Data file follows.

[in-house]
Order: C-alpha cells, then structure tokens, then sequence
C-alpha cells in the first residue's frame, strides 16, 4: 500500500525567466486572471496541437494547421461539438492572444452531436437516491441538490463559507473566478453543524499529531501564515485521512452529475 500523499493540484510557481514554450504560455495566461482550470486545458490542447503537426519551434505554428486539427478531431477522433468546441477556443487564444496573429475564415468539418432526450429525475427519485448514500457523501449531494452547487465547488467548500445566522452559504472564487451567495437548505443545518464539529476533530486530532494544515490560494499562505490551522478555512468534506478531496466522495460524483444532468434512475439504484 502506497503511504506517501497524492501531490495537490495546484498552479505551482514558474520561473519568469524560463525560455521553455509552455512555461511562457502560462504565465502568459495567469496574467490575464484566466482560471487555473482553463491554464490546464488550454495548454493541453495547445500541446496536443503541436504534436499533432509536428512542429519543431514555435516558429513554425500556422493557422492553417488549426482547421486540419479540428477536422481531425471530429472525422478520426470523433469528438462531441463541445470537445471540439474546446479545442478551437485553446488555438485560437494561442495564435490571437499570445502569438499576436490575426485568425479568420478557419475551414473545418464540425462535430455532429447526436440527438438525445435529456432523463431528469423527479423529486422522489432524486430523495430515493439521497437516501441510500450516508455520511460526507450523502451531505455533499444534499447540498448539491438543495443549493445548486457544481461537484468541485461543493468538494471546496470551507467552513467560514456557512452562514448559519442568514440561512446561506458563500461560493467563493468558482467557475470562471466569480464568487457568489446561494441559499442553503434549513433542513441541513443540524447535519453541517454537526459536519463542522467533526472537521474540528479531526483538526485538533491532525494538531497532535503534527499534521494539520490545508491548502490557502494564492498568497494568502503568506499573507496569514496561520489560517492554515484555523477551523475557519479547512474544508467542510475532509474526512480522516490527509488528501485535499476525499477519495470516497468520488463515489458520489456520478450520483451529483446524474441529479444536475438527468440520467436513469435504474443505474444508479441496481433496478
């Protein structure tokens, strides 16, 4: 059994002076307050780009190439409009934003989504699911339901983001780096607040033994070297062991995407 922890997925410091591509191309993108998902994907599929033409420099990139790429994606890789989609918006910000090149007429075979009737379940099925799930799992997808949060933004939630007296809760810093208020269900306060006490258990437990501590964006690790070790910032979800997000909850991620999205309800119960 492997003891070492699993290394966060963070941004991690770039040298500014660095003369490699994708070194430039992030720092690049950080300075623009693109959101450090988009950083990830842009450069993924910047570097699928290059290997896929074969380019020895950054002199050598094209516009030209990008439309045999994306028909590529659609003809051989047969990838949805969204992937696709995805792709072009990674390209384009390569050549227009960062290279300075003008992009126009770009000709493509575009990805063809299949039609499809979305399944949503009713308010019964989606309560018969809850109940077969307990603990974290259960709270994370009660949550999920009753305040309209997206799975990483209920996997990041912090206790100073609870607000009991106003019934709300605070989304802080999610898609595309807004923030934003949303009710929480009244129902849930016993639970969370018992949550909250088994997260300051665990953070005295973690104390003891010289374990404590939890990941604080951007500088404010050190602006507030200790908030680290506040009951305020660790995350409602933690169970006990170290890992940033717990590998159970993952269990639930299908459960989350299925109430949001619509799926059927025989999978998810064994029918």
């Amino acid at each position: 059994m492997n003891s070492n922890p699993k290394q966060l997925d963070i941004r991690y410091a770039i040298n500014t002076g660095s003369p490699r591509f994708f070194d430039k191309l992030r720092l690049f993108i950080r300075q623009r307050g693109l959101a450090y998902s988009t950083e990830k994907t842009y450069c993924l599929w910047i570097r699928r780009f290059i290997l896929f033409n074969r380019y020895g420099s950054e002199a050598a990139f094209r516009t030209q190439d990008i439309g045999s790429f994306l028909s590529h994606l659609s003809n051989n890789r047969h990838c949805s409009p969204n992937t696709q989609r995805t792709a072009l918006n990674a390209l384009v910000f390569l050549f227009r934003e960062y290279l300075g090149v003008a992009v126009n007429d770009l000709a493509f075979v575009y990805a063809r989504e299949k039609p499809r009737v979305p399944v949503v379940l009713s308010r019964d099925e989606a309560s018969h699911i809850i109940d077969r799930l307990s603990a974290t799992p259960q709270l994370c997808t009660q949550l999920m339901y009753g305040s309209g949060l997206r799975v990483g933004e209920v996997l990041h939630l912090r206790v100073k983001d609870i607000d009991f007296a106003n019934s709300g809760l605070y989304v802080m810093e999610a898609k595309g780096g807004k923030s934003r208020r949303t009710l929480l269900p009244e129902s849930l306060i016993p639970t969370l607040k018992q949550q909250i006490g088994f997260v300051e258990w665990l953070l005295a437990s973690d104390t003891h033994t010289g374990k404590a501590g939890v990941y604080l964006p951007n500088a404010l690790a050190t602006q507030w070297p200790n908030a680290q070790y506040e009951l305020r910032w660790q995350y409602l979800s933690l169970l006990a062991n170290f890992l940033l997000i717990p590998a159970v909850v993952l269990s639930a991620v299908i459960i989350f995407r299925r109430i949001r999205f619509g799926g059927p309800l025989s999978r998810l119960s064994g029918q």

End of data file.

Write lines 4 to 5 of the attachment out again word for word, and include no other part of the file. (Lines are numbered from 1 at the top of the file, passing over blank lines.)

């Protein structure tokens, strides 16, 4: 059994002076307050780009190439409009934003989504699911339901983001780096607040033994070297062991995407 922890997925410091591509191309993108998902994907599929033409420099990139790429994606890789989609918006910000090149007429075979009737379940099925799930799992997808949060933004939630007296809760810093208020269900306060006490258990437990501590964006690790070790910032979800997000909850991620999205309800119960 492997003891070492699993290394966060963070941004991690770039040298500014660095003369490699994708070194430039992030720092690049950080300075623009693109959101450090988009950083990830842009450069993924910047570097699928290059290997896929074969380019020895950054002199050598094209516009030209990008439309045999994306028909590529659609003809051989047969990838949805969204992937696709995805792709072009990674390209384009390569050549227009960062290279300075003008992009126009770009000709493509575009990805063809299949039609499809979305399944949503009713308010019964989606309560018969809850109940077969307990603990974290259960709270994370009660949550999920009753305040309209997206799975990483209920996997990041912090206790100073609870607000009991106003019934709300605070989304802080999610898609595309807004923030934003949303009710929480009244129902849930016993639970969370018992949550909250088994997260300051665990953070005295973690104390003891010289374990404590939890990941604080951007500088404010050190602006507030200790908030680290506040009951305020660790995350409602933690169970006990170290890992940033717990590998159970993952269990639930299908459960989350299925109430949001619509799926059927025989999978998810064994029918």
């Amino acid at each position: 059994m492997n003891s070492n922890p699993k290394q966060l997925d963070i941004r991690y410091a770039i040298n500014t002076g660095s003369p490699r591509f994708f070194d430039k191309l992030r720092l690049f993108i950080r300075q623009r307050g693109l959101a450090y998902s988009t950083e990830k994907t842009y450069c993924l599929w910047i570097r699928r780009f290059i290997l896929f033409n074969r380019y020895g420099s950054e002199a050598a990139f094209r516009t030209q190439d990008i439309g045999s790429f994306l028909s590529h994606l659609s003809n051989n890789r047969h990838c949805s409009p969204n992937t696709q989609r995805t792709a072009l918006n990674a390209l384009v910000f390569l050549f227009r934003e960062y290279l300075g090149v003008a992009v126009n007429d770009l000709a493509f075979v575009y990805a063809r989504e299949k039609p499809r009737v979305p399944v949503v379940l009713s308010r019964d099925e989606a309560s018969h699911i809850i109940d077969r799930l307990s603990a974290t799992p259960q709270l994370c997808t009660q949550l999920m339901y009753g305040s309209g949060l997206r799975v990483g933004e209920v996997l990041h939630l912090r206790v100073k983001d609870i607000d009991f007296a106003n019934s709300g809760l605070y989304v802080m810093e999610a898609k595309g780096g807004k923030s934003r208020r949303t009710l929480l269900p009244e129902s849930l306060i016993p639970t969370l607040k018992q949550q909250i006490g088994f997260v300051e258990w665990l953070l005295a437990s973690d104390t003891h033994t010289g374990k404590a501590g939890v990941y604080l964006p951007n500088a404010l690790a050190t602006q507030w070297p200790n908030a680290q070790y506040e009951l305020r910032w660790q995350y409602l979800s933690l169970l006990a062991n170290f890992l940033l997000i717990p590998a159970v909850v993952l269990s639930a991620v299908i459960i989350f995407r299925r109430i949001r999205f619509g799926g059927p309800l025989s999978r998810l119960s064994g029918q």